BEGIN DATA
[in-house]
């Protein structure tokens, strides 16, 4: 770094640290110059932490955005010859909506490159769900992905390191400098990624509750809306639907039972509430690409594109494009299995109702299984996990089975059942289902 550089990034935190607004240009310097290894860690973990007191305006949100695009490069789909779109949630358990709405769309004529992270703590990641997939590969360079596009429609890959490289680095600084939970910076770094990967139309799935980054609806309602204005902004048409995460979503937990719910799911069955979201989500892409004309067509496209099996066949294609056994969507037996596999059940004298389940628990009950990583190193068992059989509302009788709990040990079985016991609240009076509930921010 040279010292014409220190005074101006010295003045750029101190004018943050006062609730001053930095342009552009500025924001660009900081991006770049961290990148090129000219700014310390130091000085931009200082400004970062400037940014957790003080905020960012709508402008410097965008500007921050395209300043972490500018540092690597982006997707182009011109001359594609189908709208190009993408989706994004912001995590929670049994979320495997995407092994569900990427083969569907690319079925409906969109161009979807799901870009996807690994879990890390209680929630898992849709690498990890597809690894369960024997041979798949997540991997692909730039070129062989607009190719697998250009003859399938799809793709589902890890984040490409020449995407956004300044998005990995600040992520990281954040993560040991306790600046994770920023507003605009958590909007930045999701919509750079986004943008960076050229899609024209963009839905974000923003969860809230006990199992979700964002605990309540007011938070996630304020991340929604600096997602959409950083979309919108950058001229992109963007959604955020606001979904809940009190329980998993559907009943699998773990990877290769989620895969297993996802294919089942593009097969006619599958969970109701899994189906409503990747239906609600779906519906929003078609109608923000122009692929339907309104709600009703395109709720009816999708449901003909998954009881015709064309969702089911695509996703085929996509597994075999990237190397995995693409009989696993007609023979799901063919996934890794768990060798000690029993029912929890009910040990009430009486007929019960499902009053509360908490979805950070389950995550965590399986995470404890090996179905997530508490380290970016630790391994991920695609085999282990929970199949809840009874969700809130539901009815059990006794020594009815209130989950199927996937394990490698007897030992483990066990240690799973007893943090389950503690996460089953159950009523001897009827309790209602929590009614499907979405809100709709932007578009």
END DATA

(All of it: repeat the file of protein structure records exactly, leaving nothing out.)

[in-house]
């Protein structure tokens, strides 16, 4: 770094640290110059932490955005010859909506490159769900992905390191400098990624509750809306639907039972509430690409594109494009299995109702299984996990089975059942289902 550089990034935190607004240009310097290894860690973990007191305006949100695009490069789909779109949630358990709405769309004529992270703590990641997939590969360079596009429609890959490289680095600084939970910076770094990967139309799935980054609806309602204005902004048409995460979503937990719910799911069955979201989500892409004309067509496209099996066949294609056994969507037996596999059940004298389940628990009950990583190193068992059989509302009788709990040990079985016991609240009076509930921010 040279010292014409220190005074101006010295003045750029101190004018943050006062609730001053930095342009552009500025924001660009900081991006770049961290990148090129000219700014310390130091000085931009200082400004970062400037940014957790003080905020960012709508402008410097965008500007921050395209300043972490500018540092690597982006997707182009011109001359594609189908709208190009993408989706994004912001995590929670049994979320495997995407092994569900990427083969569907690319079925409906969109161009979807799901870009996807690994879990890390209680929630898992849709690498990890597809690894369960024997041979798949997540991997692909730039070129062989607009190719697998250009003859399938799809793709589902890890984040490409020449995407956004300044998005990995600040992520990281954040993560040991306790600046994770920023507003605009958590909007930045999701919509750079986004943008960076050229899609024209963009839905974000923003969860809230006990199992979700964002605990309540007011938070996630304020991340929604600096997602959409950083979309919108950058001229992109963007959604955020606001979904809940009190329980998993559907009943699998773990990877290769989620895969297993996802294919089942593009097969006619599958969970109701899994189906409503990747239906609600779906519906929003078609109608923000122009692929339907309104709600009703395109709720009816999708449901003909998954009881015709064309969702089911695509996703085929996509597994075999990237190397995995693409009989696993007609023979799901063919996934890794768990060798000690029993029912929890009910040990009430009486007929019960499902009053509360908490979805950070389950995550965590399986995470404890090996179905997530508490380290970016630790391994991920695609085999282990929970199949809840009874969700809130539901009815059990006794020594009815209130989950199927996937394990490698007897030992483990066990240690799973007893943090389950503690996460089953159950009523001897009827309790209602929590009614499907979405809100709709932007578009």